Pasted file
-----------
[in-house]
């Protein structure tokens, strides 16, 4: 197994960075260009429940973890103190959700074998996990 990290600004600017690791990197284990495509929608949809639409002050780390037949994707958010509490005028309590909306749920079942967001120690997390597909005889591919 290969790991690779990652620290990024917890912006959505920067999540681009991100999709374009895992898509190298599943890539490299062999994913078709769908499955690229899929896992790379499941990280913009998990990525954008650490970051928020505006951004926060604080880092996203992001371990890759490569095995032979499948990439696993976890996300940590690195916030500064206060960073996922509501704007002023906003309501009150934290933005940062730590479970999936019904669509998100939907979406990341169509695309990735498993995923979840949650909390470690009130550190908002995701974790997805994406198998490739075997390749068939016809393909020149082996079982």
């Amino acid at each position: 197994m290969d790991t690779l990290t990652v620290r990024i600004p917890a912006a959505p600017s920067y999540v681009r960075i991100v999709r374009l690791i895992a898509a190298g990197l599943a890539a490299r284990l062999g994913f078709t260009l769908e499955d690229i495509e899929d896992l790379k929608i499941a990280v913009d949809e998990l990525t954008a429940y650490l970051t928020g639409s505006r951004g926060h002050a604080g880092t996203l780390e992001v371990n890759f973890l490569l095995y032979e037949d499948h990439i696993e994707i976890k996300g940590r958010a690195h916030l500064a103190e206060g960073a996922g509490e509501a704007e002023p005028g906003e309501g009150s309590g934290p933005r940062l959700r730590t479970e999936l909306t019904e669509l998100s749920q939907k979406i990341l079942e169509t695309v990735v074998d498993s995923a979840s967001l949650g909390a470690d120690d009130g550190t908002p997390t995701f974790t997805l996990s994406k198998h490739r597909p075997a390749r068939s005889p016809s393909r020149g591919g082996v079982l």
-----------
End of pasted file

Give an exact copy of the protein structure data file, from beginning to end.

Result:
[in-house]
């Protein structure tokens, strides 16, 4: 197994960075260009429940973890103190959700074998996990 990290600004600017690791990197284990495509929608949809639409002050780390037949994707958010509490005028309590909306749920079942967001120690997390597909005889591919 290969790991690779990652620290990024917890912006959505920067999540681009991100999709374009895992898509190298599943890539490299062999994913078709769908499955690229899929896992790379499941990280913009998990990525954008650490970051928020505006951004926060604080880092996203992001371990890759490569095995032979499948990439696993976890996300940590690195916030500064206060960073996922509501704007002023906003309501009150934290933005940062730590479970999936019904669509998100939907979406990341169509695309990735498993995923979840949650909390470690009130550190908002995701974790997805994406198998490739075997390749068939016809393909020149082996079982």
């Amino acid at each position: 197994m290969d790991t690779l990290t990652v620290r990024i600004p917890a912006a959505p600017s920067y999540v681009r960075i991100v999709r374009l690791i895992a898509a190298g990197l599943a890539a490299r284990l062999g994913f078709t260009l769908e499955d690229i495509e899929d896992l790379k929608i499941a990280v913009d949809e998990l990525t954008a429940y650490l970051t928020g639409s505006r951004g926060h002050a604080g880092t996203l780390e992001v371990n890759f973890l490569l095995y032979e037949d499948h990439i696993e994707i976890k996300g940590r958010a690195h916030l500064a103190e206060g960073a996922g509490e509501a704007e002023p005028g906003e309501g009150s309590g934290p933005r940062l959700r730590t479970e999936l909306t019904e669509l998100s749920q939907k979406i990341l079942e169509t695309v990735v074998d498993s995923a979840s967001l949650g909390a470690d120690d009130g550190t908002p997390t995701f974790t997805l996990s994406k198998h490739r597909p075997a390749r068939s005889p016809s393909r020149g591919g082996v079982l």